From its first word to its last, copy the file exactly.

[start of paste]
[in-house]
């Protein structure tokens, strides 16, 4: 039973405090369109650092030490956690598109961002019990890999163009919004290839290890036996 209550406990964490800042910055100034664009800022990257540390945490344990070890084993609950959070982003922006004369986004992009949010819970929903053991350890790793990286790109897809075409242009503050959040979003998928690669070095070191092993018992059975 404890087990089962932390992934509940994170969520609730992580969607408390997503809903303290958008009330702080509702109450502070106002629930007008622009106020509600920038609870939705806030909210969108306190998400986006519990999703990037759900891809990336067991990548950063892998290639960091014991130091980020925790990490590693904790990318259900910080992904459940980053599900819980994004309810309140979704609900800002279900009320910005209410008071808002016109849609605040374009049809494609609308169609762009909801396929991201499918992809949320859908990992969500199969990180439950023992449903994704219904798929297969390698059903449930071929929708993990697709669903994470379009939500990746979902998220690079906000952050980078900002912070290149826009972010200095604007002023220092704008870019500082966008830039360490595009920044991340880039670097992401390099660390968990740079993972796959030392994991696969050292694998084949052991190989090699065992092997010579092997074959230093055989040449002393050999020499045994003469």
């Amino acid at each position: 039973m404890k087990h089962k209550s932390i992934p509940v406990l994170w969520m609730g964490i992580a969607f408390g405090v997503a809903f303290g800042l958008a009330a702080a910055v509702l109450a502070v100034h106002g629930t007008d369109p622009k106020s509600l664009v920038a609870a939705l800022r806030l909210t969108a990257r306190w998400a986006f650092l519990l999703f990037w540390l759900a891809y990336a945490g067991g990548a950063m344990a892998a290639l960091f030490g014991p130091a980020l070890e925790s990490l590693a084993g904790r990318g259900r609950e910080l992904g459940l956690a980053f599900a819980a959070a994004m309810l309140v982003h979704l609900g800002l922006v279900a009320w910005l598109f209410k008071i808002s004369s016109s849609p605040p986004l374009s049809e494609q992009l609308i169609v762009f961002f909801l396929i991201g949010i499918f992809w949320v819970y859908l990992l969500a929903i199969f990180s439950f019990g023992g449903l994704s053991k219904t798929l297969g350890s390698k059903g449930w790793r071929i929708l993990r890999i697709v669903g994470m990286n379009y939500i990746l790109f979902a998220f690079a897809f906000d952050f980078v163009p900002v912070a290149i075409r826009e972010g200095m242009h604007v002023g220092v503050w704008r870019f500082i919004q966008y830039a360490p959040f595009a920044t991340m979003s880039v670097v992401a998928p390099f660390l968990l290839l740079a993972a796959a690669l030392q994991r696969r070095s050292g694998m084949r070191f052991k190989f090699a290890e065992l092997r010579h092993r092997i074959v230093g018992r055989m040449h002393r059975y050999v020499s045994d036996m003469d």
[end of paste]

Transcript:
[in-house]
């Protein structure tokens, strides 16, 4: 039973405090369109650092030490956690598109961002019990890999163009919004290839290890036996 209550406990964490800042910055100034664009800022990257540390945490344990070890084993609950959070982003922006004369986004992009949010819970929903053991350890790793990286790109897809075409242009503050959040979003998928690669070095070191092993018992059975 404890087990089962932390992934509940994170969520609730992580969607408390997503809903303290958008009330702080509702109450502070106002629930007008622009106020509600920038609870939705806030909210969108306190998400986006519990999703990037759900891809990336067991990548950063892998290639960091014991130091980020925790990490590693904790990318259900910080992904459940980053599900819980994004309810309140979704609900800002279900009320910005209410008071808002016109849609605040374009049809494609609308169609762009909801396929991201499918992809949320859908990992969500199969990180439950023992449903994704219904798929297969390698059903449930071929929708993990697709669903994470379009939500990746979902998220690079906000952050980078900002912070290149826009972010200095604007002023220092704008870019500082966008830039360490595009920044991340880039670097992401390099660390968990740079993972796959030392994991696969050292694998084949052991190989090699065992092997010579092997074959230093055989040449002393050999020499045994003469």
């Amino acid at each position: 039973m404890k087990h089962k209550s932390i992934p509940v406990l994170w969520m609730g964490i992580a969607f408390g405090v997503a809903f303290g800042l958008a009330a702080a910055v509702l109450a502070v100034h106002g629930t007008d369109p622009k106020s509600l664009v920038a609870a939705l800022r806030l909210t969108a990257r306190w998400a986006f650092l519990l999703f990037w540390l759900a891809y990336a945490g067991g990548a950063m344990a892998a290639l960091f030490g014991p130091a980020l070890e925790s990490l590693a084993g904790r990318g259900r609950e910080l992904g459940l956690a980053f599900a819980a959070a994004m309810l309140v982003h979704l609900g800002l922006v279900a009320w910005l598109f209410k008071i808002s004369s016109s849609p605040p986004l374009s049809e494609q992009l609308i169609v762009f961002f909801l396929i991201g949010i499918f992809w949320v819970y859908l990992l969500a929903i199969f990180s439950f019990g023992g449903l994704s053991k219904t798929l297969g350890s390698k059903g449930w790793r071929i929708l993990r890999i697709v669903g994470m990286n379009y939500i990746l790109f979902a998220f690079a897809f906000d952050f980078v163009p900002v912070a290149i075409r826009e972010g200095m242009h604007v002023g220092v503050w704008r870019f500082i919004q966008y830039a360490p959040f595009a920044t991340m979003s880039v670097v992401a998928p390099f660390l968990l290839l740079a993972a796959a690669l030392q994991r696969r070095s050292g694998m084949r070191f052991k190989f090699a290890e065992l092997r010579h092993r092997i074959v230093g018992r055989m040449h002393r059975y050999v020499s045994d036996m003469d």